- The Coastal Communities Fund is viewed as too small scale to support sustainable regeneration. The Government should review the Fund’s effectiveness. If it is making a positive impact, then it should continue with it and increase the Fund’s resources.
- The Committee strongly supports the Grimsby town deal, involving a strategic approach between national and local government, and LEPS. The Committee recommends that the Government should secure town deals with other coastal towns. Given that issues relating to housing and deprivation in Blackpool are well-recognised as being some of the most significant in the country, the Committee recommends a town deal is secured with Blackpool first.
- A variant of Enterprise Zones designated specifically for coastal areas could offer seaside towns a package of placed-based interventions. This could support long term, sustainable change. The Committee recommends that new Enterprise Zones be created in coastal locations, and that the support offered should be tailored to meet the specific needs of seaside towns.
- Some towns have boosted regeneration by cultivating their local creative industries. The Committee supports this arts-led regeneration and wishes to see other towns diversifying their economies and enhancing their local cultural assets in this way….
This article originally appeared on the IHBC Blog.
- A vision of the Future – A blueprint for the Industry from Canada’s West Coast.
- Coastal change management area.
- Coastal defences.
- Coastal Transition Zone.
- Conserving Cornish harbours.
- England's seaside heritage from the air.
- Enterprise Zones.
- Heritage coast.
- IHBC articles on Designing Buildings Wiki.
- Local Enterprise Partnerships.
Ireland’s Minister for Rural and Community Development, Heather Humphreys, announced a new funding stream to support Local Authorities (LAs) to purchase vacant buildings that could be converted and developed for community use.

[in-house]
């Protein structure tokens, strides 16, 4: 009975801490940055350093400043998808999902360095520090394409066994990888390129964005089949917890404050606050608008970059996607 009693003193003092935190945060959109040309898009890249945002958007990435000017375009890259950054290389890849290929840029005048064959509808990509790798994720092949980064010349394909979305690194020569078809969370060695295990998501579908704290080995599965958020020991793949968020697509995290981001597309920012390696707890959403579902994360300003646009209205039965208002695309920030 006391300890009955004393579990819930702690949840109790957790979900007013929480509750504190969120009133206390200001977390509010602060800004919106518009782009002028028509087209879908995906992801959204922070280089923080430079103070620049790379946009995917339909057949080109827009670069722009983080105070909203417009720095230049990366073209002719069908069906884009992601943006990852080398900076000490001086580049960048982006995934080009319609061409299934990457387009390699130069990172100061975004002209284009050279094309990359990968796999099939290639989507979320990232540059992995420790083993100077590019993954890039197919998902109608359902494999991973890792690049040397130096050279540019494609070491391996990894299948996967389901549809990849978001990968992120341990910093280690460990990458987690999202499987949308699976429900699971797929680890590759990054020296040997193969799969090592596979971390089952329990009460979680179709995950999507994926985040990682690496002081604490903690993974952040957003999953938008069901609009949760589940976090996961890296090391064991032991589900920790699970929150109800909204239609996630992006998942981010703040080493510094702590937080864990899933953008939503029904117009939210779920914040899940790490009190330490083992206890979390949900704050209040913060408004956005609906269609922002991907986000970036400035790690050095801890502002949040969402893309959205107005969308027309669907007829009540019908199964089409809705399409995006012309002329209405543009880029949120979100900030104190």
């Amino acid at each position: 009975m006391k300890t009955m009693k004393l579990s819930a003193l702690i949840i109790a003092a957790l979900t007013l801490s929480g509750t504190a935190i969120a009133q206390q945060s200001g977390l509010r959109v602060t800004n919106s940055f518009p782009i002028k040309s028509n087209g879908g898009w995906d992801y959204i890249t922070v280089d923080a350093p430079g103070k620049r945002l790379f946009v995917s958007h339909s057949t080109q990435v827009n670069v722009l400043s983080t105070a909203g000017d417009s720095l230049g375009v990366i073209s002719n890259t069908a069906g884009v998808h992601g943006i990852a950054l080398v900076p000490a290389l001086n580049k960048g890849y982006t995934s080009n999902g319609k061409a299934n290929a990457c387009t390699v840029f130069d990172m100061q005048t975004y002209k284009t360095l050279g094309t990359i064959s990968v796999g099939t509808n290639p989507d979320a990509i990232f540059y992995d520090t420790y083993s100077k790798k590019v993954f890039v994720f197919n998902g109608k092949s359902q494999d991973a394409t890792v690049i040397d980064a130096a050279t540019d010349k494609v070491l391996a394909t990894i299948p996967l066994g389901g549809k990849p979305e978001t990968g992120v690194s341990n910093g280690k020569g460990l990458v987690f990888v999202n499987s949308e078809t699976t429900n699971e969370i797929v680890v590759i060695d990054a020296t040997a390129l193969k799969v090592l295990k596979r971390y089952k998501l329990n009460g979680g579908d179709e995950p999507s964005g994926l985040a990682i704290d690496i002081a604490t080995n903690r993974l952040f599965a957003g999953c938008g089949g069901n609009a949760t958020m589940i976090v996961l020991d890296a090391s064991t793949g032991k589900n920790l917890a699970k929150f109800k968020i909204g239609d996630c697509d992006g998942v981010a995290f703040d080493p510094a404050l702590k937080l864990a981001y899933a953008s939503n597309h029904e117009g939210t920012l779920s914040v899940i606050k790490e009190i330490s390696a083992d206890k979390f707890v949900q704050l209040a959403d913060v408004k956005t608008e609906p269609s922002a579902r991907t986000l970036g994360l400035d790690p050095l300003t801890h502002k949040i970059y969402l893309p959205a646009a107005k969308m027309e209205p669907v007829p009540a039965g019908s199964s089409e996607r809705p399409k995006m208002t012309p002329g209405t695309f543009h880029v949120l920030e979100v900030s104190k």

Eleven pubs across England have been recognised for their historic or unusual interiors, as they have been listed, upgraded or relisted.
The Heritage Sector Resilience Plan, developed by the Historic Environment Forum (HEF) with the support of Historic England, has been launched.
An ‘All-Island’ commitment to Ireland’s vernacular heritage has been established with the signing of the North South Agreement on Vernacular Heritage, supporting traditional buildings etc.
Canons House, a landmark building on Bristol Harbourside, has been awarded Grade II (GII) listed status having been built as a regional headquarters for Lloyds Bank between 1988 and 1991 (Arup)
The Building Research Establishment (BRE) has announced a new project with the Department for Business, Energy and Industrial Strategy (BEIS) to improve and modernise the home energy rating scheme used to measure the energy and environmental performance of UK homes.
Sector lead the Construction Skills Certification Scheme (CSCS) has recognised the IHBC’s professional accreditation and support (CPD etc.) in awarding its PQP (Professionally Qualified Person) cards.
Work to repair a fire-hit medieval hotel in Gloucester is underway as crews have started work to strip back some of the modern trappings and reveal the historic framework.
The Secretariat to the European Heritage Heads Forum has has coordinated its declaration of solidarity and support for Ukraine’s cultural heritage institutions.
2022 will see the IHBC mark a quarter of a century since our incorporation as a professional body supporting and accrediting built and historic environment conservation specialists. We’re kick-starting it by inviting your ideas on how to mark this special year!